Latin America Revolutions
Except for the glaring exception of razil, the Latin American revolutions established republics from Mexico to Argentina, although the new governments were never particularly liberal or democratic. They certainly did not grant equal citizenship to, much less social and economic equality, while women, slaves, servants, and indigenous peoples mostly remained under traditional patriarchal controls. Some revolutionaries like Jose Morelos in Mexico and atista Campos in razil did demand a more liberal or radical social order in which the racial caste system had been abolished, but in most parts of Latin America this has not really occurred yet. Morelos did not intend to abolish the class system or even the economic power of whites, but he did call for the end of slavery, the elimination of titles of nobility and equal education for all. In the early-19th Century, such ideals as equality of citizenship regardless of color counted…
Andrews, G. Reid. "Argentina's Black Legions" in James A. Wood and John Charles Chasteen (eds), Problems in Latin American History: Sources and Methods, 3rd Edition. Rowman and Littlefield, 2009, pp. 10-14.
Chambers, Sarah C. "What Independence Meant for Women" in Wood and Chasteen, pp. 18-24.
Chasteen, John Charles, "The Brazilian Path to Independence" in Wood and Chasteen, pp. 15-17.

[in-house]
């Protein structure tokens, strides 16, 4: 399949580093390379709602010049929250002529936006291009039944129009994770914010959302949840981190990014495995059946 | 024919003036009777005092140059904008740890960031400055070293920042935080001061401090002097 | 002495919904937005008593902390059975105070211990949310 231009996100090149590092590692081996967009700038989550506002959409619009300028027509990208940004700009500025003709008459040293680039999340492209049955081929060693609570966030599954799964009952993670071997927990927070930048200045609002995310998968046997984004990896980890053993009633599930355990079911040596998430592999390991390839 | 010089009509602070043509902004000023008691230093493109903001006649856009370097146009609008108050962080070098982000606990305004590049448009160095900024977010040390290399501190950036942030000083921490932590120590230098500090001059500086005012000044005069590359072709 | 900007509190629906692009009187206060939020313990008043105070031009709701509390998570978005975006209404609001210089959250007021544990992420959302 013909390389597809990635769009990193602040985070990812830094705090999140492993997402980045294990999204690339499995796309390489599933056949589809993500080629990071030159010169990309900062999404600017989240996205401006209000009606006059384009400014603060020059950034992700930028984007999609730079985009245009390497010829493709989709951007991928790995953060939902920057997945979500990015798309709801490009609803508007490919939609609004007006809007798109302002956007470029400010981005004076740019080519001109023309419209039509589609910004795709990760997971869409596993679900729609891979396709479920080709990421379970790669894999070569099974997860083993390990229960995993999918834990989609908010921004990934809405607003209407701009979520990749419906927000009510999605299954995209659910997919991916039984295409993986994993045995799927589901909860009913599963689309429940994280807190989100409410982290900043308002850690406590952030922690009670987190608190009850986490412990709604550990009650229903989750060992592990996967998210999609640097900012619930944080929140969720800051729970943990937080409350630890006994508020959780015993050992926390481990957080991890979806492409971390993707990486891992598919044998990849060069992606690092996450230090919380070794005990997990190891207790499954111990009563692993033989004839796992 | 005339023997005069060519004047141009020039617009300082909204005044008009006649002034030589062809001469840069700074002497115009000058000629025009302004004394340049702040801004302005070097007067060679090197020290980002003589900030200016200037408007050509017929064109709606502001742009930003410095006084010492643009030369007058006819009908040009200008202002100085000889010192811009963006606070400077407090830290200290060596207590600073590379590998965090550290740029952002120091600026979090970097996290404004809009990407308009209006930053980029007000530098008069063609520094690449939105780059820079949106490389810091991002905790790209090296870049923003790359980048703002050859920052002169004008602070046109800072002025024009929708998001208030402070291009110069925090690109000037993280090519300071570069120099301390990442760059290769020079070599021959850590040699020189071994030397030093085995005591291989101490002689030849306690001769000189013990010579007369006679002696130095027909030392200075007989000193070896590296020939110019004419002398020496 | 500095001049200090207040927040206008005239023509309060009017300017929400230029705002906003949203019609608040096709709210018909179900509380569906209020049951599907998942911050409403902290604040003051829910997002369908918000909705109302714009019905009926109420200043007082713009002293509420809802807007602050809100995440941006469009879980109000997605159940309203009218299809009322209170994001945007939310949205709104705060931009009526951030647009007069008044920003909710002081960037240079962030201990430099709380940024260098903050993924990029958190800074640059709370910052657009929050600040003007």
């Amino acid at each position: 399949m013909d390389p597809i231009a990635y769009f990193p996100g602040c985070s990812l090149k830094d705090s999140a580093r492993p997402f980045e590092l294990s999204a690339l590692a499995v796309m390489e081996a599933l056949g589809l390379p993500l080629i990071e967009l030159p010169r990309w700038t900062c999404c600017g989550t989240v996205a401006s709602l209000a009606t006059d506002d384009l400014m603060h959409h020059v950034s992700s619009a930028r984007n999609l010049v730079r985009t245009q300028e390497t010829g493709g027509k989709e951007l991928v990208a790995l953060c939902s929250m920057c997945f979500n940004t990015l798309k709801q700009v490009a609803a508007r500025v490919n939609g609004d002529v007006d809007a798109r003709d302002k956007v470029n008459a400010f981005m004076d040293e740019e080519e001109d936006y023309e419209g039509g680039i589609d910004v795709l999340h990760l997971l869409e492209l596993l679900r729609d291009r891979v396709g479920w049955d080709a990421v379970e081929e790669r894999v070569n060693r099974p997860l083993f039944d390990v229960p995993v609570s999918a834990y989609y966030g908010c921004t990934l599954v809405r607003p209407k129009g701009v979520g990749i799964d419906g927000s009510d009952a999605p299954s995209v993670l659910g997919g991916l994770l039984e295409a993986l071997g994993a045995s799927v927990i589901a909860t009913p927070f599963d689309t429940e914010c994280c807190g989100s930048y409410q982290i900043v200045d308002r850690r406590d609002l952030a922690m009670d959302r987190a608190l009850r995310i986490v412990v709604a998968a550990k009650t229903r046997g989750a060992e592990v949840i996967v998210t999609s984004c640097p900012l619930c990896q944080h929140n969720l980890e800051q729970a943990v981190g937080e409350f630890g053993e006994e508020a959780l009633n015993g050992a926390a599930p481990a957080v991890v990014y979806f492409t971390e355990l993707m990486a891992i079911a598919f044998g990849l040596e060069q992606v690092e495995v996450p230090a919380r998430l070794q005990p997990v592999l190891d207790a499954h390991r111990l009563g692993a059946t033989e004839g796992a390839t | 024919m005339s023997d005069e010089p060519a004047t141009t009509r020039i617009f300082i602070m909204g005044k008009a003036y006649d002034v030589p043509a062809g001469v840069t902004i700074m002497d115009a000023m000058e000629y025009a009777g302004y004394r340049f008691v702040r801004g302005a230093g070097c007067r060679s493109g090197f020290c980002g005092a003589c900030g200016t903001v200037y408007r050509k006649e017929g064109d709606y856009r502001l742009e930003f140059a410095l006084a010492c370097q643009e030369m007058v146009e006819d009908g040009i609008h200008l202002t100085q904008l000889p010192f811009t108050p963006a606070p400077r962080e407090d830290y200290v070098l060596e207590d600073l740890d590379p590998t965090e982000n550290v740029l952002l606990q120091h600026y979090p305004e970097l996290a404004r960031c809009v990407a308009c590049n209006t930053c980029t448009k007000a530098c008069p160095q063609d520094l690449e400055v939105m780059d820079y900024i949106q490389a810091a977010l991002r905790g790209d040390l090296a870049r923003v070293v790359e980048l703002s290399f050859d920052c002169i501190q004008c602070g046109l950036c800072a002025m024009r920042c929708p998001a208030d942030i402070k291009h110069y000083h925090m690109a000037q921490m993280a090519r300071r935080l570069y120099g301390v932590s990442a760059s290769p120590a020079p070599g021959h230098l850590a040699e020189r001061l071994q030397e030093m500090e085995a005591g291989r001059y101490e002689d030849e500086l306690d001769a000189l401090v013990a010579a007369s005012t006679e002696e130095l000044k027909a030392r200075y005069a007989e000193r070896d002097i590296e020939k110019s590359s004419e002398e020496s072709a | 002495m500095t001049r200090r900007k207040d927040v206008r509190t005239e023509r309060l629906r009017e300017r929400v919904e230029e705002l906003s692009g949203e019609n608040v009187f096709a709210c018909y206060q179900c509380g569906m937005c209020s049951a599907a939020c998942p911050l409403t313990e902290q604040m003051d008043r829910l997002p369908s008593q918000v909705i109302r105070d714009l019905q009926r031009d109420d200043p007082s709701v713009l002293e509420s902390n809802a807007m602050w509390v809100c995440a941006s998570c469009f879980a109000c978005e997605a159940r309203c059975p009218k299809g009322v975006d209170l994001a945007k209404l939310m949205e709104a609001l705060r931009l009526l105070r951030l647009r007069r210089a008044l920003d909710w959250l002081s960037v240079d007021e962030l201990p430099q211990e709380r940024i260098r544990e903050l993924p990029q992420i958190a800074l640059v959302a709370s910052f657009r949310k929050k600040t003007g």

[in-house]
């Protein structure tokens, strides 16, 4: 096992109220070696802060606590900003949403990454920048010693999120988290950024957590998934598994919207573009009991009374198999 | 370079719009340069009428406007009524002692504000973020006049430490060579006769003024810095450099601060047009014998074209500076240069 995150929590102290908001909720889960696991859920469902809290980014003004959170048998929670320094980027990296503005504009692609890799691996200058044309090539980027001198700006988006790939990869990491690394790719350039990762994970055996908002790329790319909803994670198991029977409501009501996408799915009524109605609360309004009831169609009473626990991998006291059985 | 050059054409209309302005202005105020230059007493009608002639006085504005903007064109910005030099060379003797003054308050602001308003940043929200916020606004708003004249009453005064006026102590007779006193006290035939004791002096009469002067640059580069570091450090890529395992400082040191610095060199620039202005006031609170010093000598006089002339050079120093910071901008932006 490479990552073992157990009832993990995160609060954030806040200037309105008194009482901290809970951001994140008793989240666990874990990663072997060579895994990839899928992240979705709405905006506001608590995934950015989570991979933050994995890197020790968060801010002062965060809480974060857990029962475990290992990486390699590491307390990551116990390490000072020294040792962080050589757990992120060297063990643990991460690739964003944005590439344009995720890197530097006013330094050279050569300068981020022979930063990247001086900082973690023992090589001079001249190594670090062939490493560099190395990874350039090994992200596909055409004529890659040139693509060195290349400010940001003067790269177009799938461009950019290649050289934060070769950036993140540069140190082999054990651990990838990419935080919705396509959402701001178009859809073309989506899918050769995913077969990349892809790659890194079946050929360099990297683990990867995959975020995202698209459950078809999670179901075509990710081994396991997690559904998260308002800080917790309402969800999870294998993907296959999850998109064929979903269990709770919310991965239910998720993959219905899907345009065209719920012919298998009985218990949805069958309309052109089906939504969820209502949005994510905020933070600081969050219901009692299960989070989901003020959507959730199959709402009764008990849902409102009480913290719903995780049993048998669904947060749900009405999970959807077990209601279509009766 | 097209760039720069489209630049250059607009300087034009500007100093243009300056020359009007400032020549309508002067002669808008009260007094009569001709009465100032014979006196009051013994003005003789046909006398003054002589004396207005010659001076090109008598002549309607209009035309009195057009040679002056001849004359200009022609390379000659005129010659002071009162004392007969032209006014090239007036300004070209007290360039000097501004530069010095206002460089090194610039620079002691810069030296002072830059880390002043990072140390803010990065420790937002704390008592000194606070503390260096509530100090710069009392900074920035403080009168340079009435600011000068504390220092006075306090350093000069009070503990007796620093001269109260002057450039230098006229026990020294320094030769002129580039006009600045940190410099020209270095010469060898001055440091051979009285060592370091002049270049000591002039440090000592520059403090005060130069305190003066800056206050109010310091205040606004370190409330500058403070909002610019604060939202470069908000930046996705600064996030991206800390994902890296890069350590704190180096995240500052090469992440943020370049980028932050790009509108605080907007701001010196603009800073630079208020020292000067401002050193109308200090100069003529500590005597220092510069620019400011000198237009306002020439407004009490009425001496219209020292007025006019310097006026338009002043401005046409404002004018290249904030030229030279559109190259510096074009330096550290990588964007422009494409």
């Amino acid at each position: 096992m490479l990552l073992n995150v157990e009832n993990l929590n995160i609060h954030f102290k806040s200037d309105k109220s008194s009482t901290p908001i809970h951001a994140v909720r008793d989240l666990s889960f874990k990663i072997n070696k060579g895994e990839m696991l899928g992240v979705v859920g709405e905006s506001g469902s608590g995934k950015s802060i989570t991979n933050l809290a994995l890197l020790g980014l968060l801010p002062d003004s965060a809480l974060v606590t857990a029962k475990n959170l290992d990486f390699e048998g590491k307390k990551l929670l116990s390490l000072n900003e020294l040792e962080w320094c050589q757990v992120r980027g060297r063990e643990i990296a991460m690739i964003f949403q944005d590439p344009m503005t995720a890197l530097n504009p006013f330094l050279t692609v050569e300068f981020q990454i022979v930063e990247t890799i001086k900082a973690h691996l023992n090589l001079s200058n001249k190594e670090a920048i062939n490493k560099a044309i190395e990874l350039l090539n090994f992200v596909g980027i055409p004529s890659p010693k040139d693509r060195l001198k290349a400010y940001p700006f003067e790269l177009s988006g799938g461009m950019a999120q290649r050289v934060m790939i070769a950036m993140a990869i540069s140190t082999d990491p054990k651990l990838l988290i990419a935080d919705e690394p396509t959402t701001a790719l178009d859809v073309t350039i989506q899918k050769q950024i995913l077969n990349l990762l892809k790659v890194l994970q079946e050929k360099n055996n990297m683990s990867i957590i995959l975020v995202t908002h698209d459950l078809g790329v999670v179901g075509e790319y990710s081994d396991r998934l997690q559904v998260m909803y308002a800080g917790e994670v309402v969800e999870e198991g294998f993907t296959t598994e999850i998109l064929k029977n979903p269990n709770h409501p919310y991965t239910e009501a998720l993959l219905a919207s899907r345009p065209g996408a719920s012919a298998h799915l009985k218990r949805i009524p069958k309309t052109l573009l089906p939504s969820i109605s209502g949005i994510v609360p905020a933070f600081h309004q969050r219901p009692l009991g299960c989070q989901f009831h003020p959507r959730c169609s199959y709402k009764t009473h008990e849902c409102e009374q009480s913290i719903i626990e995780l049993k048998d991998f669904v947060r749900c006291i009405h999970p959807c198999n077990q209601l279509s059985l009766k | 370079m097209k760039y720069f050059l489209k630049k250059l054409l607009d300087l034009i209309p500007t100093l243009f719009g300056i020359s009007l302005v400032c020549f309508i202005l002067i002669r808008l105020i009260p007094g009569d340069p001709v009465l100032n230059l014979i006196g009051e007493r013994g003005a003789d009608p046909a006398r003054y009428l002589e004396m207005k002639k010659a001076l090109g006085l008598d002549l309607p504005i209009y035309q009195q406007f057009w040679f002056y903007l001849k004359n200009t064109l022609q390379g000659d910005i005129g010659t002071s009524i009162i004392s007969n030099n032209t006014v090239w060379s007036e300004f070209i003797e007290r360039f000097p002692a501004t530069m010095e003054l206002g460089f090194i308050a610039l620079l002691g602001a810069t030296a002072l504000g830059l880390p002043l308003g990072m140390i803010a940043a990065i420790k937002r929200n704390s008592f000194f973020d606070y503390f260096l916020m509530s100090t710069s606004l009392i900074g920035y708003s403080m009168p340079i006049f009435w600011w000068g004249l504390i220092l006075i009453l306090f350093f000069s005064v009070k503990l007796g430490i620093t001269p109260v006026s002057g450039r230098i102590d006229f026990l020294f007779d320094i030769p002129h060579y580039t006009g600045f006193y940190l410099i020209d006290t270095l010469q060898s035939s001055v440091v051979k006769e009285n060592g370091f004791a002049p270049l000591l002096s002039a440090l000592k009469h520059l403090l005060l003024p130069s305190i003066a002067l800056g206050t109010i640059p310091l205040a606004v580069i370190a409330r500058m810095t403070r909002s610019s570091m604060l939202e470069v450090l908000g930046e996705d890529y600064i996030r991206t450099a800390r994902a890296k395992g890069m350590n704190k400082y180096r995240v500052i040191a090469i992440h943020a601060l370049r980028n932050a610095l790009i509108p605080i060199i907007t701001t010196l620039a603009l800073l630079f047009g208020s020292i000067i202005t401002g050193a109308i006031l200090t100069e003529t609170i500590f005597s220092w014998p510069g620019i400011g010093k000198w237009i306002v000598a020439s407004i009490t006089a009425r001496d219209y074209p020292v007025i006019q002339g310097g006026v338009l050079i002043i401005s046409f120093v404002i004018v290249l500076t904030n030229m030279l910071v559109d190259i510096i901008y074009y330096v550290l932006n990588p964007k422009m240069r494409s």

Krause, Enrique. "The Vision of Father Morelos" in Wood and Chasteen, pp. 7-10.
"Coffee is King": The rise and fall of coffee in Colombia, economic growth and social change.
Colombia first became an exporting area in the sixteenth century, under the Spanish arrangement of mercantilism. Spanish imperial rule defined a great deal of Colombia's social and economic development. The colony became an exporter of raw materials, predominantly precious metals, to the mother country. ith its colonial position came a highly planned socioeconomic system founded on slavery, indentured servitude, and restricted foreign contact. Colombia's contemporary economy, based on coffee and other agricultural exports, did not materialize until well after its independence in 1810, when local entrepreneurs were free to take advantage of on world markets other than Spain. The late nineteenth century saw the development of tobacco and coffee export industries, which really enlarged the merchant class and led to population growth and the enlargement of cities. ealth was concentrated in agriculture and…